Microsoft Office Tutorials and References

In Depth Information

Figure 25-2:
Use the Intersect function to work with the intersection of two ranges.

The following Function procedure accepts two range arguments and returns the count of the number of cells

that the ranges have in common:

Function CELLSINCOMMON(rng1, rng2)

Dim CommonCells As Range

On Error Resume Next

Set CommonCells = Intersect(rng1, rng2)

If Err.Number = 0 Then

CELLSINCOMMON = CommonCells.CountLarge

Else

CELLSINCOMMON = 0

End If

End Function

The CELLSINCOMMON function uses the Intersect function to create a range object named CommonCells.

Note the use of On Error Resume Next. This statement is necessary because the Intersect function returns an er-

ror if the ranges have no cells in common. If the error occurs, it is ignored. The final statement checks the Num-

ber property of the Err object. If it is 0, no error occurs, and the function returns the value of the CountLarge

property for the CommonCells object. If an error does occur, Err.Number has a value other than 0, and the func-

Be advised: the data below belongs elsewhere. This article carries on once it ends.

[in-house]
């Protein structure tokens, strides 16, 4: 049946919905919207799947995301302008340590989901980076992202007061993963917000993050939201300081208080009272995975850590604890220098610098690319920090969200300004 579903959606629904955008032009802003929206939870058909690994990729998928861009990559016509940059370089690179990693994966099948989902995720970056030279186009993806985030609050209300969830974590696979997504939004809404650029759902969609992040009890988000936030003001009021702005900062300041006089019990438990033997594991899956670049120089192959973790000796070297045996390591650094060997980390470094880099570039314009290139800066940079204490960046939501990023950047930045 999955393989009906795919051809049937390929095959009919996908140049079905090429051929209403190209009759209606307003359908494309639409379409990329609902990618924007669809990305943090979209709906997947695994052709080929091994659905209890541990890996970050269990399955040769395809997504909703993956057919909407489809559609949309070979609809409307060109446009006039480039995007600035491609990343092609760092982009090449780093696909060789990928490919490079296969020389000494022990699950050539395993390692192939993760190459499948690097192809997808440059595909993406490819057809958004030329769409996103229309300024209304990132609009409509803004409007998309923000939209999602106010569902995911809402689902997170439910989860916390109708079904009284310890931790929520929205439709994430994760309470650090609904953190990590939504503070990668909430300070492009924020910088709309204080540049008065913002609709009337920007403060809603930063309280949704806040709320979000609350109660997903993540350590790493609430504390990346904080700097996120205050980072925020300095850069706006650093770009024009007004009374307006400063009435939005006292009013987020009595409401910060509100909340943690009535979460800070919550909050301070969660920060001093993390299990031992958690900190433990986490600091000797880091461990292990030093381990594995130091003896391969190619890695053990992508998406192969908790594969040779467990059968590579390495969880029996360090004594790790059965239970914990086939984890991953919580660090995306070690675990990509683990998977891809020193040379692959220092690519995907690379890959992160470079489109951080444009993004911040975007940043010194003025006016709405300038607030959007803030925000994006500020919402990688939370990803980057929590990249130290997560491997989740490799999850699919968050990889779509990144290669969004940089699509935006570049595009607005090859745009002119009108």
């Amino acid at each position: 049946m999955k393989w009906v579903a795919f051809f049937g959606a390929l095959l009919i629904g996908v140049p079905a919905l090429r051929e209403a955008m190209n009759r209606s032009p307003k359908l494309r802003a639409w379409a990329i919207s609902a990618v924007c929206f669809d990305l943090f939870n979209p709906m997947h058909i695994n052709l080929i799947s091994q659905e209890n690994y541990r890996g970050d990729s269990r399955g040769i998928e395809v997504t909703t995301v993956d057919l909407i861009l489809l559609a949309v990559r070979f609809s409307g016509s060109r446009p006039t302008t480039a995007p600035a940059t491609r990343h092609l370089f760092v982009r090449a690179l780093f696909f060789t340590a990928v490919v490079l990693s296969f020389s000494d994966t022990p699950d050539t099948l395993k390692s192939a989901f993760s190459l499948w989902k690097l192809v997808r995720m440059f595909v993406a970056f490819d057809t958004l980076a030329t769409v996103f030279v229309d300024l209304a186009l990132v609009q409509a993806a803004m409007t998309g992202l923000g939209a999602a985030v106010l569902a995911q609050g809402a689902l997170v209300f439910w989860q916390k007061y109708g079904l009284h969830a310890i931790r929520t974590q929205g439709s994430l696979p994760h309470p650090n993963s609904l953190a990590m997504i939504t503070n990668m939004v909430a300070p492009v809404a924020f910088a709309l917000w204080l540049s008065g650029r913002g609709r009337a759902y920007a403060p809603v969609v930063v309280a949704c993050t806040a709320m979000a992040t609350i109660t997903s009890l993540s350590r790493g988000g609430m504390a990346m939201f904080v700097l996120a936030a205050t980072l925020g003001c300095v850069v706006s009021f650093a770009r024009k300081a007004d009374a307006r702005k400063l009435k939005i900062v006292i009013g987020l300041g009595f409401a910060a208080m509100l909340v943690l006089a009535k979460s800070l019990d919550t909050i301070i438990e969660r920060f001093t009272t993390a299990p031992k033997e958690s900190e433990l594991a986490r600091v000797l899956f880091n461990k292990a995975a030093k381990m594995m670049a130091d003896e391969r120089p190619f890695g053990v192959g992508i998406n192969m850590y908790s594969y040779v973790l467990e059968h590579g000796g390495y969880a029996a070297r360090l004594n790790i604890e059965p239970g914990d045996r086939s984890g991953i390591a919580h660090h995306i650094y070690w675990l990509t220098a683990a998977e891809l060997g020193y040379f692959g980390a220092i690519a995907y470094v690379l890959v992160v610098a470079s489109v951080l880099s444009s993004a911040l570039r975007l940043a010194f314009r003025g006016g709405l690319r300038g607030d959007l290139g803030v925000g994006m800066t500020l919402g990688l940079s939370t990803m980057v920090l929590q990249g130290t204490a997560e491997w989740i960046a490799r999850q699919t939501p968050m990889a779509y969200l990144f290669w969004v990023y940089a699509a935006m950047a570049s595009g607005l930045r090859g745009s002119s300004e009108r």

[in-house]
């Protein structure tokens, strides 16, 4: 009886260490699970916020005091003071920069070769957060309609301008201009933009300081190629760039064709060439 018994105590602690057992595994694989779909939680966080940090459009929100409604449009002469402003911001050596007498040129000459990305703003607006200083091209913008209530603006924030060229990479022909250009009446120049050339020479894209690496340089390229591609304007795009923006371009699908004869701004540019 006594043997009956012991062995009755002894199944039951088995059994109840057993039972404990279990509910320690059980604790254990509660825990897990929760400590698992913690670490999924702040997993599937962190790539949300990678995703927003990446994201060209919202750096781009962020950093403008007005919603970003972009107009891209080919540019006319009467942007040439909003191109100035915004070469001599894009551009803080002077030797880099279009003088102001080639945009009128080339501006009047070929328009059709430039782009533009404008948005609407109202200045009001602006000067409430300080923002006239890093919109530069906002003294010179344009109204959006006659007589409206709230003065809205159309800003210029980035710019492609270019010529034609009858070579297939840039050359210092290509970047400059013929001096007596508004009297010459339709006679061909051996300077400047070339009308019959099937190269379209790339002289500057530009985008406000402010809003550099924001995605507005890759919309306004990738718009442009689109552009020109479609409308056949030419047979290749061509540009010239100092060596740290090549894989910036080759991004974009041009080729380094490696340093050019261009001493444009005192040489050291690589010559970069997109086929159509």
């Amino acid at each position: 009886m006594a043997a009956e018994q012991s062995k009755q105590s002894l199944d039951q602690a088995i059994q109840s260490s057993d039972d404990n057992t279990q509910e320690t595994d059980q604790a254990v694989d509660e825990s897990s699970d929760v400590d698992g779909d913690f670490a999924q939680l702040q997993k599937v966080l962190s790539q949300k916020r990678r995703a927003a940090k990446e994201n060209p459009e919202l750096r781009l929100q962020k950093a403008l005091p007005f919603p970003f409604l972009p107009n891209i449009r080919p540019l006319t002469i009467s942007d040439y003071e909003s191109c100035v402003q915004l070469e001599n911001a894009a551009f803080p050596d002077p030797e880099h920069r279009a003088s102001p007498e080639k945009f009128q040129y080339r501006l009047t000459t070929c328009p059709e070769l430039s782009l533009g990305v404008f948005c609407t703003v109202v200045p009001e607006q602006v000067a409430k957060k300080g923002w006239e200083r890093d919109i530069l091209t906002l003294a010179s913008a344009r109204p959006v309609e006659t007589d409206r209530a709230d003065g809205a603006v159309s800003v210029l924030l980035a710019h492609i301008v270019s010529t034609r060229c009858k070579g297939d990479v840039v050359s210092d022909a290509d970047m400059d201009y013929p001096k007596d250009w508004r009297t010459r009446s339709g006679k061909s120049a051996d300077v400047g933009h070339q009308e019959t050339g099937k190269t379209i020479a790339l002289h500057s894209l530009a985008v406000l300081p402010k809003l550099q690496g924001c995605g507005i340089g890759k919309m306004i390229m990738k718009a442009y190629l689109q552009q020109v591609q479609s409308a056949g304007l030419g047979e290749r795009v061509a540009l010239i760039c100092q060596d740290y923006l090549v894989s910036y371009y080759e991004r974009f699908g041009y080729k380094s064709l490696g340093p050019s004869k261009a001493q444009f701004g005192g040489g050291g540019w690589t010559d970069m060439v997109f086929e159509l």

tion returns 0.

The Union function

The Union function combines two or more ranges into a single range. The following statement uses the Union

function to create a range object that consists of the first and third columns of a worksheet:

Set TwoCols = Union(Range(“A:A”), Range(“C:C”))

The Union function takes between 2 and 30 arguments.

The UsedRange property

The UsedRange property returns a Range object that represents the used range of the worksheet. Press Ctrl+End

to activate the lower-right cell of the used range. The UsedRange property can be
very useful
in making your

functions more efficient.

Consider the following Function procedure. This function accepts a range argument and returns the number of

formula cells in the range:

Function FORMULACOUNT(rng)

cnt = 0

For Each cell In rng

If cell.HasFormula Then cnt = cnt + 1

Next cell

FORMULACOUNT = cnt